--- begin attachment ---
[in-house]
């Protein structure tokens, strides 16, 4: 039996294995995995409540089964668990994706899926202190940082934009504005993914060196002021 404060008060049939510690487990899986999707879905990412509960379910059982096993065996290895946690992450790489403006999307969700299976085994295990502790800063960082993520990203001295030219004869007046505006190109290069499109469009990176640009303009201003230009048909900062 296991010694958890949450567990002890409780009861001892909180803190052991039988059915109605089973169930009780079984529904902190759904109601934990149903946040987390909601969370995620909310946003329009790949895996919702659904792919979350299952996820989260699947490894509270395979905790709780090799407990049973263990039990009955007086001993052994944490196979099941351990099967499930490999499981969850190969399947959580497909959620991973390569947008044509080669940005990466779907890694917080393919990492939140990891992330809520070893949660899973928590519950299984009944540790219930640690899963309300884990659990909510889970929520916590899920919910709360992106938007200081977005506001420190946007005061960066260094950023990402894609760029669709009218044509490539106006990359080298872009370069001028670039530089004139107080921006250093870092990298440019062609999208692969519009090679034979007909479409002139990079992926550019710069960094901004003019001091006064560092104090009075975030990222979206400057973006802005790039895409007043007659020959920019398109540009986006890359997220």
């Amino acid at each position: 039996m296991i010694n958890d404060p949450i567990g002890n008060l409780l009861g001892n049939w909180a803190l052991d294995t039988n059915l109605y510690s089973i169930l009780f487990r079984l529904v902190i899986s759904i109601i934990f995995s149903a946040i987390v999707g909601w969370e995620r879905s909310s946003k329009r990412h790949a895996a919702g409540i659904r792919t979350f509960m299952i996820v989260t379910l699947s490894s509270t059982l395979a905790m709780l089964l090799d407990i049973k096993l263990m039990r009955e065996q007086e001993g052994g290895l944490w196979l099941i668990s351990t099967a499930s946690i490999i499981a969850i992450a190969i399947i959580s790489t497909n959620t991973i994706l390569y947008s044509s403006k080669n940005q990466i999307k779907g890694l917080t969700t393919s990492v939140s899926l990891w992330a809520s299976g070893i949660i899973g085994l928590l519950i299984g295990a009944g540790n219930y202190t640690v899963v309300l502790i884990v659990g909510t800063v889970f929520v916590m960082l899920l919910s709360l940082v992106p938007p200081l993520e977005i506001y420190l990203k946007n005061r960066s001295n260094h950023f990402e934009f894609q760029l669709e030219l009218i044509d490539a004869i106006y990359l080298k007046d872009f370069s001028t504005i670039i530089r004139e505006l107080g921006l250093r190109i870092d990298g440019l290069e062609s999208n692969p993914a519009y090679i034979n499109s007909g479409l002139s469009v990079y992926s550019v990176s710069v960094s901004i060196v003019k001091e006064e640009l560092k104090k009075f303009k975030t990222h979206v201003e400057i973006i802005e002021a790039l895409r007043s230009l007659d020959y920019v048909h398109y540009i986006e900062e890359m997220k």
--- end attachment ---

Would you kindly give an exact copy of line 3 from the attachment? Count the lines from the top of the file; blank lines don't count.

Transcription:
């Amino acid at each position: 039996m296991i010694n958890d404060p949450i567990g002890n008060l409780l009861g001892n049939w909180a803190l052991d294995t039988n059915l109605y510690s089973i169930l009780f487990r079984l529904v902190i899986s759904i109601i934990f995995s149903a946040i987390v999707g909601w969370e995620r879905s909310s946003k329009r990412h790949a895996a919702g409540i659904r792919t979350f509960m299952i996820v989260t379910l699947s490894s509270t059982l395979a905790m709780l089964l090799d407990i049973k096993l263990m039990r009955e065996q007086e001993g052994g290895l944490w196979l099941i668990s351990t099967a499930s946690i490999i499981a969850i992450a190969i399947i959580s790489t497909n959620t991973i994706l390569y947008s044509s403006k080669n940005q990466i999307k779907g890694l917080t969700t393919s990492v939140s899926l990891w992330a809520s299976g070893i949660i899973g085994l928590l519950i299984g295990a009944g540790n219930y202190t640690v899963v309300l502790i884990v659990g909510t800063v889970f929520v916590m960082l899920l919910s709360l940082v992106p938007p200081l993520e977005i506001y420190l990203k946007n005061r960066s001295n260094h950023f990402e934009f894609q760029l669709e030219l009218i044509d490539a004869i106006y990359l080298k007046d872009f370069s001028t504005i670039i530089r004139e505006l107080g921006l250093r190109i870092d990298g440019l290069e062609s999208n692969p993914a519009y090679i034979n499109s007909g479409l002139s469009v990079y992926s550019v990176s710069v960094s901004i060196v003019k001091e006064e640009l560092k104090k009075f303009k975030t990222h979206v201003e400057i973006i802005e002021a790039l895409r007043s230009l007659d020959y920019v048909h398109y540009i986006e900062e890359m997220k």